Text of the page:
As curators of collections, authorities on access, or just plain bookworms, we have an important role to play right now. If intellectual freedom is based on exploring, changing, improving through the discovery of new ideas then we have an opportunity, because of our particular skill set, to help shift the conversation.
With its three distinguished leaders over the half-century, the office has transformed into a thriving resource for librarians when First Amendment rights have been trampled. And we couldn’t have done it without you. Here are a few stats that highlight the work we’re proud to continue, and the obstacles our team is determined to tackle with your support.
Nominate yourself or your colleague for the Immroth Award which honors demonstrations of personal courage in defense of freedom of expression.
By: guest blogger Lindsay Dwyer. The patron’s right to have unfettered access and ideas within a library and the librarian’s right to disseminate them are protected by the veterans who have sworn it their duty to fight for those rights and freedoms.
The reasons people challenge books, in schools and in libraries, are numerous. Regardless, a surprising number of Americans, when faced with the right reason, are actually pro book banning. This is reflected in a recent YouGov.com poll, which asked what kinds of content in books should be banned, and in what settings.
In most book challenges, there is one book that is targeted, for very specific reasons. The reasons behind the challenge may not be unique, but, at the very least, they are reasons that are specific to the challenged book. Instead of one challenge for one book, Dixie County Superintendent Mike Thomas has issued a ban on all materials with, “profanity, cursing or inappropriate subject matter.”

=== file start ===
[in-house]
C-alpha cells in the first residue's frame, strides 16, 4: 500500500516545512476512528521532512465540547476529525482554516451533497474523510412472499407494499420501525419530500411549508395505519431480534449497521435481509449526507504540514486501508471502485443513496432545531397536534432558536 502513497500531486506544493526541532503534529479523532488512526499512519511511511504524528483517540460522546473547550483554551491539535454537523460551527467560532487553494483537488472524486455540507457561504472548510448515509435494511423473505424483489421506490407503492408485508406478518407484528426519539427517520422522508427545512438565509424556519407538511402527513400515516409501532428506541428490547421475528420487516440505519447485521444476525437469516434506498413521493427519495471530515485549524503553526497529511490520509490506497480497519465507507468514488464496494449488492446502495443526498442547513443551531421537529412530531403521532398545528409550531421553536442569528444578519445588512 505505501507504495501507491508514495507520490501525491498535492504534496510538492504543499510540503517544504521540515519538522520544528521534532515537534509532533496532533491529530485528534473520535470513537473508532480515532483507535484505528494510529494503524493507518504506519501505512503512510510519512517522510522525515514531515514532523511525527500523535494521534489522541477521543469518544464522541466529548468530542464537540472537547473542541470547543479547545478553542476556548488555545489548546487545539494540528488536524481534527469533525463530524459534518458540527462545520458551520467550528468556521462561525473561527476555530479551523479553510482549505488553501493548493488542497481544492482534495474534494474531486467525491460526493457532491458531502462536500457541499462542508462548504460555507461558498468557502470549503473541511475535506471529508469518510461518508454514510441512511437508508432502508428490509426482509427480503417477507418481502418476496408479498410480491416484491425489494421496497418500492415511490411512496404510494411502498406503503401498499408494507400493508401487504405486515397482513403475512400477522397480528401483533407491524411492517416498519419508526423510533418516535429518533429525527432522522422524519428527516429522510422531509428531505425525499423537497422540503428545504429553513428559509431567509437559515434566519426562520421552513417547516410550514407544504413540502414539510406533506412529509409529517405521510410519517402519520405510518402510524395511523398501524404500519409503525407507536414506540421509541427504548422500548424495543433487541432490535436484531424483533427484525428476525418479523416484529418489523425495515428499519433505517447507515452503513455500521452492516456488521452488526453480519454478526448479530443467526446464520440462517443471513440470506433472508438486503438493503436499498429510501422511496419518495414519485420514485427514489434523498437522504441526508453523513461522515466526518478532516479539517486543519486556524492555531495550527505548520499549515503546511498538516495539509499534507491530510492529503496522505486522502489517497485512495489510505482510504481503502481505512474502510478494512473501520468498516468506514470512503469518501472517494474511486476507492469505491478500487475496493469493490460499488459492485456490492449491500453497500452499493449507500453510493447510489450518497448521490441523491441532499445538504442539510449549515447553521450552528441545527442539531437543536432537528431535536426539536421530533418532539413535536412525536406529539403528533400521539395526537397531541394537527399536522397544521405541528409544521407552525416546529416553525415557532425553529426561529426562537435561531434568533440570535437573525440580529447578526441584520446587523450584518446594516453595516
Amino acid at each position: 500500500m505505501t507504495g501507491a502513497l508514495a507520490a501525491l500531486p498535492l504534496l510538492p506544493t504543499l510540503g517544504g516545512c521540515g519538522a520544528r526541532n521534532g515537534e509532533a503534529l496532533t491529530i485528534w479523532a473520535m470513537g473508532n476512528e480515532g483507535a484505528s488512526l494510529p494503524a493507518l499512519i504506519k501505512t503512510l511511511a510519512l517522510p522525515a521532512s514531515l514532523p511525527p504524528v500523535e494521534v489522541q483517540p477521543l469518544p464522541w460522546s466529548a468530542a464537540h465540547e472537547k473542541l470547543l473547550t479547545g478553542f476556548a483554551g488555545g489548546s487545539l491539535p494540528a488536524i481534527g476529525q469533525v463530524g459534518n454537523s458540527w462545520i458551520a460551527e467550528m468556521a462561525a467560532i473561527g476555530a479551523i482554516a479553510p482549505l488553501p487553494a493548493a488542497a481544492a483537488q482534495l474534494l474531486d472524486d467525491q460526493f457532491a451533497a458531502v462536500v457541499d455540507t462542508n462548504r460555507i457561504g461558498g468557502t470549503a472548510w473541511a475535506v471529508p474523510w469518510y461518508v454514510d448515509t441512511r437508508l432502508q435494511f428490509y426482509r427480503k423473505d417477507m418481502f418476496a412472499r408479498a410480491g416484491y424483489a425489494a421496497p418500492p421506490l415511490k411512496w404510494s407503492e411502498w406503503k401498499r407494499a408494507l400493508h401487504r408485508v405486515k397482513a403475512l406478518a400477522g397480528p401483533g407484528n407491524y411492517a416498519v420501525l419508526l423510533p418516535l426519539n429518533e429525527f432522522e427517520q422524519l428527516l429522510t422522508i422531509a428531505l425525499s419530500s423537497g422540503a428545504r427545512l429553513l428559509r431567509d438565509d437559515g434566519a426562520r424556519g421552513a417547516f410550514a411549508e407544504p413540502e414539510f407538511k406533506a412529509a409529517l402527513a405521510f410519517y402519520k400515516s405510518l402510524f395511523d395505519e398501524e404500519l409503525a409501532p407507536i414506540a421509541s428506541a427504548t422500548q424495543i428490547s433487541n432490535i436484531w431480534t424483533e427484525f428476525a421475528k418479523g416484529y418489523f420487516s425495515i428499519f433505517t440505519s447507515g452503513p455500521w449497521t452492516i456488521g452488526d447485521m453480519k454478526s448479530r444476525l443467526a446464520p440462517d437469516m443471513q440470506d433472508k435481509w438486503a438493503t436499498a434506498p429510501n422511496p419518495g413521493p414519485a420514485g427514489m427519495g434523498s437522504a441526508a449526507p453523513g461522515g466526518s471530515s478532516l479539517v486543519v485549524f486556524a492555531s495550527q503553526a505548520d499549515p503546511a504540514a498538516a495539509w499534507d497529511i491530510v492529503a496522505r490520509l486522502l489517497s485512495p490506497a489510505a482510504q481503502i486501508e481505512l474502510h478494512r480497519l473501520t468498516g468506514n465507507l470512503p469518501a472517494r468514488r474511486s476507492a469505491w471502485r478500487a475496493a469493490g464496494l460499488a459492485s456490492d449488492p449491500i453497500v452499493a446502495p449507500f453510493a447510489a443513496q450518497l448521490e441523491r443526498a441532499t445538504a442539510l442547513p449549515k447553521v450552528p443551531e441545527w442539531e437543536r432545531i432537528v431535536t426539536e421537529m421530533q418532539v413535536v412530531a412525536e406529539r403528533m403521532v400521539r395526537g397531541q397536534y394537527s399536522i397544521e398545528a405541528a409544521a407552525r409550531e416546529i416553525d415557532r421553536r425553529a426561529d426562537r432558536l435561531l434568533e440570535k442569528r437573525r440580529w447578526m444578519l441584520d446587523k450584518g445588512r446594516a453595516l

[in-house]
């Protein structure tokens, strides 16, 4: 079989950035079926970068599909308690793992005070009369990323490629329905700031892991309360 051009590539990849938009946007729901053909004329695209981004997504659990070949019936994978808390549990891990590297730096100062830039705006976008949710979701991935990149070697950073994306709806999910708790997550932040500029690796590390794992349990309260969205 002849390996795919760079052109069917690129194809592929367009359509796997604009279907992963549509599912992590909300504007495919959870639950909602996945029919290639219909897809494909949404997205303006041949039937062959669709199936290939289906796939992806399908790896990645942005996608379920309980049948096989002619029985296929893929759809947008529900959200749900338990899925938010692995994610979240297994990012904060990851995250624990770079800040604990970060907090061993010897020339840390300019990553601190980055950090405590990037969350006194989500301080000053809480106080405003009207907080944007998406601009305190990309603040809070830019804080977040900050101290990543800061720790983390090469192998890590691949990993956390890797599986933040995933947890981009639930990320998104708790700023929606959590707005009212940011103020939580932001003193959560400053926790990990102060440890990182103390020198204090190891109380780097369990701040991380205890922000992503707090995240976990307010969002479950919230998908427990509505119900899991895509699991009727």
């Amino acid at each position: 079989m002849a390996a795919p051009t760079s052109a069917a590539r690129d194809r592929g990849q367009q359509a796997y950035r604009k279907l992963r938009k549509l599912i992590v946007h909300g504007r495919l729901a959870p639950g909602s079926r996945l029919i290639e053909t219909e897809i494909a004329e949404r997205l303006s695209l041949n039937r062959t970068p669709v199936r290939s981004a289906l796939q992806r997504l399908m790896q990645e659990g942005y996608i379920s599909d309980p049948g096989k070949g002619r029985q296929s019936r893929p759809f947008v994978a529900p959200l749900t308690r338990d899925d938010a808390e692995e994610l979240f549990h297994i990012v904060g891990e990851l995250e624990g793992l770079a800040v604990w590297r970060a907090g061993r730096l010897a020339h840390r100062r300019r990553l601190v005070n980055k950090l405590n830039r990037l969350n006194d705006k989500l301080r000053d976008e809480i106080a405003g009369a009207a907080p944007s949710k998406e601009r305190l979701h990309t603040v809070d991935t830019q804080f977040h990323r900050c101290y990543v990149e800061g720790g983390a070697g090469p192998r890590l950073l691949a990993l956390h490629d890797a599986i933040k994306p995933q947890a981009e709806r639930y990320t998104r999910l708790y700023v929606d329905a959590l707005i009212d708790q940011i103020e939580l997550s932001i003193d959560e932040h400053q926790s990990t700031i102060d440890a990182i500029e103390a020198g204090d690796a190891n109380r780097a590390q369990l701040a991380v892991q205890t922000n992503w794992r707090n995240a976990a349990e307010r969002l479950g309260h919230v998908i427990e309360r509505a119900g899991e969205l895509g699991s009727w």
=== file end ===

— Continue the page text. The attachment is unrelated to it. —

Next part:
Most librarians are aware of books that get challenged and the tools needed to protect their library against censorship, but censorship can also affect our digital content, whether it’s databases, e-books, streaming content, apps or electronic tools. Be aware of the current trend in challenges to these materials and how ALA is working with librarians and vendors to protect access to these great resources.
OIF posted a letter to Conejo Valley Unified School District about their opt-out policy.
Intellectual freedom advocates need to do our part to reject the sensationalization of censorship. It’s not enough to lament the restriction of a book on social media or grumble about schools’ decisions. We need to discuss the central issue: teaching students to talk about controversial issues in and through literature.
We have an obligation to understand the inherent weaknesses of social media environments and actively educate about them. It might serve us to remember that at one point the implantation of OPACs’, or the migration of journals into databases, or the growth of digital archives as dynamic new platforms of publishing and dissemination also seemed foreign to our mission. Our profession is constantly evolving and social media has become a maelstrom.